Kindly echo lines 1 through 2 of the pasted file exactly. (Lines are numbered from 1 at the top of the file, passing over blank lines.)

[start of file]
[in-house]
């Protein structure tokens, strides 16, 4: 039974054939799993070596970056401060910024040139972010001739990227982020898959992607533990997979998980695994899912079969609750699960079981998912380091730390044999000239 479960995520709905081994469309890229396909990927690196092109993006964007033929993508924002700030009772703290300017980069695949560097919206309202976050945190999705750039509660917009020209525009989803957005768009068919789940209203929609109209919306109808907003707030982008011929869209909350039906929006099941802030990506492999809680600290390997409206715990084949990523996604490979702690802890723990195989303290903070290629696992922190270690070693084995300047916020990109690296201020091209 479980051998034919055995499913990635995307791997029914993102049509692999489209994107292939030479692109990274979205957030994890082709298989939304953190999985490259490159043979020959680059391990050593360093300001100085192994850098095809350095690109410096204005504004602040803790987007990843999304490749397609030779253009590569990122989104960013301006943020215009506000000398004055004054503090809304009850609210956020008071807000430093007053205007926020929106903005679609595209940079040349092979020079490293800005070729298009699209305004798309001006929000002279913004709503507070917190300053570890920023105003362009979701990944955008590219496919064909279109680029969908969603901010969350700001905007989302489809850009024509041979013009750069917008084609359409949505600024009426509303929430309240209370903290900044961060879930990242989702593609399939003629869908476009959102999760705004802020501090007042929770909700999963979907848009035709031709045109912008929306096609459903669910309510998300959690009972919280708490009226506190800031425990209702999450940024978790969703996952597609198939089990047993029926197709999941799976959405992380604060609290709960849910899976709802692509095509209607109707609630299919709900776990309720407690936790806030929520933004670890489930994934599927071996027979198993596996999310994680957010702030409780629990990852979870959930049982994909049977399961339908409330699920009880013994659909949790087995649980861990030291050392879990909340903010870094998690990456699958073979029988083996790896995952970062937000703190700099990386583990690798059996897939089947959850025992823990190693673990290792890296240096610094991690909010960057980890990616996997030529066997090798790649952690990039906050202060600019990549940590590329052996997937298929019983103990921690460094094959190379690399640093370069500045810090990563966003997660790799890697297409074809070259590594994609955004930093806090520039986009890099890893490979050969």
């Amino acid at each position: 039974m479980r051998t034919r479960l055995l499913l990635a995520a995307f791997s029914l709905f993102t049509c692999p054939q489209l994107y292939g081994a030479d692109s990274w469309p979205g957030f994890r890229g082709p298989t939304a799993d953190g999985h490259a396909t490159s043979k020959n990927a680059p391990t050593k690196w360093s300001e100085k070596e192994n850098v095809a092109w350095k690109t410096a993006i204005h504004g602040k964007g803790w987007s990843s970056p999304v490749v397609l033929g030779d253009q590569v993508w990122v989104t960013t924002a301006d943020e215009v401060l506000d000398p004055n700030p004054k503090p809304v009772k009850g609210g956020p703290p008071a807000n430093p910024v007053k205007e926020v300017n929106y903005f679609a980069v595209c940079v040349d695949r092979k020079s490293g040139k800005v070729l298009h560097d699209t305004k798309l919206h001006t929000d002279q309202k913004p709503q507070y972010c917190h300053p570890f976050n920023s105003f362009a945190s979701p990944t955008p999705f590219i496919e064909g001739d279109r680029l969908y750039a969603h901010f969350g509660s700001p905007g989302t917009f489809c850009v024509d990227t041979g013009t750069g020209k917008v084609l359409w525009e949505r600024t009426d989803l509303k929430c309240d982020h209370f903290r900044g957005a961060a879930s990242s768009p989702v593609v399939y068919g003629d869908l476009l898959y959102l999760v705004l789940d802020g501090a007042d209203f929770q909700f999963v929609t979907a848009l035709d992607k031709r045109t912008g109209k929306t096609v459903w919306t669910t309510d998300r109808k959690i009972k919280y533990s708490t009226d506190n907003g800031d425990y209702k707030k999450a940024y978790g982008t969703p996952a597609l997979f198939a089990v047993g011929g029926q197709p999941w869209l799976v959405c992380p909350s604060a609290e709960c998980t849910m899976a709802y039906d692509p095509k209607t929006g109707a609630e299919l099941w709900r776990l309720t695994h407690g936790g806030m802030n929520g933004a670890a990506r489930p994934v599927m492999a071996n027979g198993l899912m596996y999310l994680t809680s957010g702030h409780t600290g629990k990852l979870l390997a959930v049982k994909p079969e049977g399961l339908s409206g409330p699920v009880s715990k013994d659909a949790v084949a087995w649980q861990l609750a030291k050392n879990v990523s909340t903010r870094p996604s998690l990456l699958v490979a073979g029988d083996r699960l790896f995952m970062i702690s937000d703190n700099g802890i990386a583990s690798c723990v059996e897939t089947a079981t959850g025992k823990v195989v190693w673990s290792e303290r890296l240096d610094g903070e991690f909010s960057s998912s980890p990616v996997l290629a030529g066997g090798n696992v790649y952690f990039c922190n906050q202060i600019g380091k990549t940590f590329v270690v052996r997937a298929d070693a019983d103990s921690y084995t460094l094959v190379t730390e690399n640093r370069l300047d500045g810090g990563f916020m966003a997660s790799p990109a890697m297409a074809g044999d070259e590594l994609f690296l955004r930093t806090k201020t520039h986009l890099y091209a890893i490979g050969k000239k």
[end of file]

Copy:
[in-house]
């Protein structure tokens, strides 16, 4: 039974054939799993070596970056401060910024040139972010001739990227982020898959992607533990997979998980695994899912079969609750699960079981998912380091730390044999000239 479960995520709905081994469309890229396909990927690196092109993006964007033929993508924002700030009772703290300017980069695949560097919206309202976050945190999705750039509660917009020209525009989803957005768009068919789940209203929609109209919306109808907003707030982008011929869209909350039906929006099941802030990506492999809680600290390997409206715990084949990523996604490979702690802890723990195989303290903070290629696992922190270690070693084995300047916020990109690296201020091209 479980051998034919055995499913990635995307791997029914993102049509692999489209994107292939030479692109990274979205957030994890082709298989939304953190999985490259490159043979020959680059391990050593360093300001100085192994850098095809350095690109410096204005504004602040803790987007990843999304490749397609030779253009590569990122989104960013301006943020215009506000000398004055004054503090809304009850609210956020008071807000430093007053205007926020929106903005679609595209940079040349092979020079490293800005070729298009699209305004798309001006929000002279913004709503507070917190300053570890920023105003362009979701990944955008590219496919064909279109680029969908969603901010969350700001905007989302489809850009024509041979013009750069917008084609359409949505600024009426509303929430309240209370903290900044961060879930990242989702593609399939003629869908476009959102999760705004802020501090007042929770909700999963979907848009035709031709045109912008929306096609459903669910309510998300959690009972919280708490009226506190800031425990209702999450940024978790969703996952597609198939089990047993029926197709999941799976959405992380604060609290709960849910899976709802692509095509209607109707609630299919709900776990309720407690936790806030929520933004670890489930994934599927071996027979198993596996999310994680957010702030409780629990990852979870959930049982994909049977399961339908409330699920009880013994659909949790087995649980861990030291050392879990909340903010870094998690990456699958073979029988083996790896995952970062937000703190700099990386583990690798059996897939089947959850025992823990190693673990290792890296240096610094991690909010960057980890990616996997030529066997090798790649952690990039906050202060600019990549940590590329052996997937298929019983103990921690460094094959190379690399640093370069500045810090990563966003997660790799890697297409074809070259590594994609955004930093806090520039986009890099890893490979050969």